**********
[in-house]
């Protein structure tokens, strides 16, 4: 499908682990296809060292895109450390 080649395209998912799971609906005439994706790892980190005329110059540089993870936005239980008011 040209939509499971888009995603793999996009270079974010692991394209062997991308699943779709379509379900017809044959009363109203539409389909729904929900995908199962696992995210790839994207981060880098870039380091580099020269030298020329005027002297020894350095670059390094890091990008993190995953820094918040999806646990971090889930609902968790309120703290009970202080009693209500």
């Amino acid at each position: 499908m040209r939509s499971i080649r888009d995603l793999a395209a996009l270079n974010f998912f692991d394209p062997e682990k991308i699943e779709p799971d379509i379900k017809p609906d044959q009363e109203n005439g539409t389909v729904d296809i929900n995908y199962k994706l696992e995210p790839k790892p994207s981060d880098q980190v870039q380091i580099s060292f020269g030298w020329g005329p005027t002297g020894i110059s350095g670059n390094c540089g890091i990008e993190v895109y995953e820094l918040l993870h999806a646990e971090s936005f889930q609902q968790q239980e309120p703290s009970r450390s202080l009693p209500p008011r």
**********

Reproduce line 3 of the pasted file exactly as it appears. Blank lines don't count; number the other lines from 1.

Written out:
């Amino acid at each position: 499908m040209r939509s499971i080649r888009d995603l793999a395209a996009l270079n974010f998912f692991d394209p062997e682990k991308i699943e779709p799971d379509i379900k017809p609906d044959q009363e109203n005439g539409t389909v729904d296809i929900n995908y199962k994706l696992e995210p790839k790892p994207s981060d880098q980190v870039q380091i580099s060292f020269g030298w020329g005329p005027t002297g020894i110059s350095g670059n390094c540089g890091i990008e993190v895109y995953e820094l918040l993870h999806a646990e971090s936005f889930q609902q968790q239980e309120p703290s009970r450390s202080l009693p209500p008011r």